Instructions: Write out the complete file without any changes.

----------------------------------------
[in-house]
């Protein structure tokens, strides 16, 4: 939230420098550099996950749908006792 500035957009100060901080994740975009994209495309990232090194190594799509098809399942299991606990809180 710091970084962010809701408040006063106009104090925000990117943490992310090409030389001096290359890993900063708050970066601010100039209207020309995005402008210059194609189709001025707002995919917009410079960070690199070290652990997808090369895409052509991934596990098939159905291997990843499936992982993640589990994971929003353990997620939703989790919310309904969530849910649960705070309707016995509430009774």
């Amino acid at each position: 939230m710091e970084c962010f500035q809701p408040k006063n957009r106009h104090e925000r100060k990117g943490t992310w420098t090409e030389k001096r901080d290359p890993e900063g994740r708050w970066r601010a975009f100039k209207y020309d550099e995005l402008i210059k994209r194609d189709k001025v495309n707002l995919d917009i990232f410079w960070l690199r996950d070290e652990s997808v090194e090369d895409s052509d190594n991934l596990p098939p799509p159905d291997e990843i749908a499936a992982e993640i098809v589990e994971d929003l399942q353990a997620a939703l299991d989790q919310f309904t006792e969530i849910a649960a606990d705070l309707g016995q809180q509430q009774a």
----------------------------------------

[in-house]
């Protein structure tokens, strides 16, 4: 939230420098550099996950749908006792 500035957009100060901080994740975009994209495309990232090194190594799509098809399942299991606990809180 710091970084962010809701408040006063106009104090925000990117943490992310090409030389001096290359890993900063708050970066601010100039209207020309995005402008210059194609189709001025707002995919917009410079960070690199070290652990997808090369895409052509991934596990098939159905291997990843499936992982993640589990994971929003353990997620939703989790919310309904969530849910649960705070309707016995509430009774």
């Amino acid at each position: 939230m710091e970084c962010f500035q809701p408040k006063n957009r106009h104090e925000r100060k990117g943490t992310w420098t090409e030389k001096r901080d290359p890993e900063g994740r708050w970066r601010a975009f100039k209207y020309d550099e995005l402008i210059k994209r194609d189709k001025v495309n707002l995919d917009i990232f410079w960070l690199r996950d070290e652990s997808v090194e090369d895409s052509d190594n991934l596990p098939p799509p159905d291997e990843i749908a499936a992982e993640i098809v589990e994971d929003l399942q353990a997620a939703l299991d989790q919310f309904t006792e969530i849910a649960a606990d705070l309707g016995q809180q509430q009774a």